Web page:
Parental leave policy updates have made their way to Wall Street.
In an email to attorneys and staff Wednesday, Fried, Frank, Harris, Shriver & Jacobson announced that it will now provide at least 12 weeks of paid parental leave for its attorneys and business service personnel and is doing away with primary and secondary caregiver designations.
Previously, Fried Frank’s gender-neutral parental leave policy allotted for five weeks of paid leave, with primary caregivers receiving an additional five weeks of leave over the first 12 months of a child’s arrival. Birthing mothers also qualified for eight weeks of disability coverage.
Under the new policy, which will officially take effect Jan. 1, 2019, birthing mothers still qualify for disability coverage, resulting in up to 22 weeks of paid leave.
In addition to its expanded parental leave policy, the firm is also extending the “new” New York Paid Family Leave Law protections to its employees in its Washington, D.C., office, which beginning next year increases the minimum paid leave for eligible employees to 10 weeks in a 52-week period.
“I think we had a recognition that there could be more done to help people with these important life cycle events,” said Fried Frank’s chairman, David Greenwald.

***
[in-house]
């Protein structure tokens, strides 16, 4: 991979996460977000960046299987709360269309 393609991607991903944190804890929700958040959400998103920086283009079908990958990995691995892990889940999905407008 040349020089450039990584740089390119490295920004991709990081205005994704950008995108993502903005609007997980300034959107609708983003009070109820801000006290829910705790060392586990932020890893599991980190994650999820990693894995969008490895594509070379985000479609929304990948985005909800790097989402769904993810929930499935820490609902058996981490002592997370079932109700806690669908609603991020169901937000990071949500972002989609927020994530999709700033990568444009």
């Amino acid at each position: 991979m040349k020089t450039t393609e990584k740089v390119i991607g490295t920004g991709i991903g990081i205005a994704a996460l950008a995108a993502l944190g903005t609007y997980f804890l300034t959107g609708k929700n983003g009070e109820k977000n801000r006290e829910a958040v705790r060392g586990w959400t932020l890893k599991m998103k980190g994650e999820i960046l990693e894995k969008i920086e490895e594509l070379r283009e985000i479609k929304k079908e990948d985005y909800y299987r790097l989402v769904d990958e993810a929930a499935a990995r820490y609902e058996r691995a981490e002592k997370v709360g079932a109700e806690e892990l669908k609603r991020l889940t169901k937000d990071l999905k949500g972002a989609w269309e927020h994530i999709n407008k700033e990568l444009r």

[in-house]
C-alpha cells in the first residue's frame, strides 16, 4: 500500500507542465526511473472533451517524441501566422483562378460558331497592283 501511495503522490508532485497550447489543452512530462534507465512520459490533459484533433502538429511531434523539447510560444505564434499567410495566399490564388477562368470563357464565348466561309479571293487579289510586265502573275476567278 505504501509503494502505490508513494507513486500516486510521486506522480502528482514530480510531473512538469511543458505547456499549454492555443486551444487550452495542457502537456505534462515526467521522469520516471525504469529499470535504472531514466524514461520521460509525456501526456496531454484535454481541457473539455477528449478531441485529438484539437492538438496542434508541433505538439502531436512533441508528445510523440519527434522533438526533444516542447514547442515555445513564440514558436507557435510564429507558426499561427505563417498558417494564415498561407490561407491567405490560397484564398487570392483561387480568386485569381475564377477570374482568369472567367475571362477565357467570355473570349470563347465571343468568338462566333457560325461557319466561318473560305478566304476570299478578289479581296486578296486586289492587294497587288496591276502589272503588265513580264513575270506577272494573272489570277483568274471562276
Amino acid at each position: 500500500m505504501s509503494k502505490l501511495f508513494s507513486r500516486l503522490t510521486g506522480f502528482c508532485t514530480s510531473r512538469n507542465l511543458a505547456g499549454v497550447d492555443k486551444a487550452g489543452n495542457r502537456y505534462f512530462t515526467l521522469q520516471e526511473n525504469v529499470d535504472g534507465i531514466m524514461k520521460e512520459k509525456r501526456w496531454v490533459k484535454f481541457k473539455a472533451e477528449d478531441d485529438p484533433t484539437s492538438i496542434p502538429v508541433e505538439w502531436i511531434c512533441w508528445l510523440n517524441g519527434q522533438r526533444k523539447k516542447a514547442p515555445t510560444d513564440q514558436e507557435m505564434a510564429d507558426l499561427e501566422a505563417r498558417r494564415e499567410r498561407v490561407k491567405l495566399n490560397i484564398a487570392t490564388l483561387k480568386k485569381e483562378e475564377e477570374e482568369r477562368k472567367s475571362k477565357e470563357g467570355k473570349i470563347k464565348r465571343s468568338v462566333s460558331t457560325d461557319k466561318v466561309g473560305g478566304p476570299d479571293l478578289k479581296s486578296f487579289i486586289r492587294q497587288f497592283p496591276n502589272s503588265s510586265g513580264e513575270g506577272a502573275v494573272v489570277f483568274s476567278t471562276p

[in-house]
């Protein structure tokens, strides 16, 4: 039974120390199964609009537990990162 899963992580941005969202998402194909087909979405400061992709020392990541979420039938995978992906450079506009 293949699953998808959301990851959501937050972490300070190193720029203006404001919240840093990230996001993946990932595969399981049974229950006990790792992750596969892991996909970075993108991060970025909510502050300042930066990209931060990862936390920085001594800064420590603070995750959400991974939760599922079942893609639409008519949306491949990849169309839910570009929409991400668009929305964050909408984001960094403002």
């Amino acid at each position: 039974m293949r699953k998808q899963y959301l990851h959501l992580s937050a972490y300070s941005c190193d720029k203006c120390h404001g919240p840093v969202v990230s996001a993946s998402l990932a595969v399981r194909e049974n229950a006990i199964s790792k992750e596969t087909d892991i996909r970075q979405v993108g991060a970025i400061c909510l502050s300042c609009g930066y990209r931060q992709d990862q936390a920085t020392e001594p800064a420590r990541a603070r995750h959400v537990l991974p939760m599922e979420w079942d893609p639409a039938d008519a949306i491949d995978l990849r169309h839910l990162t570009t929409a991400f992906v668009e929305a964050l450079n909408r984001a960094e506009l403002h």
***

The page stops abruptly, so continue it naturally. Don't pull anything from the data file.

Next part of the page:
Parents today want to be able to spend more time at home with their new child early in its life, which may have changed from expectations a generation or two ago, Greenwald said. And businesses, including law firms, have responded by creating more generous policies, he added.
In recent months, several law firms have made changes and updates to their existing parental leave policies to support new parents.
Dechert announced that it would no longer distinguish between primary and secondary caregivers in a new policy that allows for at least 12 weeks of paid leave for all of its U.S. employees. Susman Godfrey announced a policy of unlimited paid parental leave for its associates, regardless of gender or caregiver status.
Earlier this month, Fenwick & West announced it was expanding its parental leave policy to 16 weeks of paid leave for its attorneys and professional staff.
“We’re in a people business,” said Greenwald, who became Fried Frank’s sole chairman in 2014, a year after rejoining the firm from Goldman Sachs.
“Everything is about people, [and] we’re looking to recruit, retain, develop and promote the best people that we possibly can,” he said.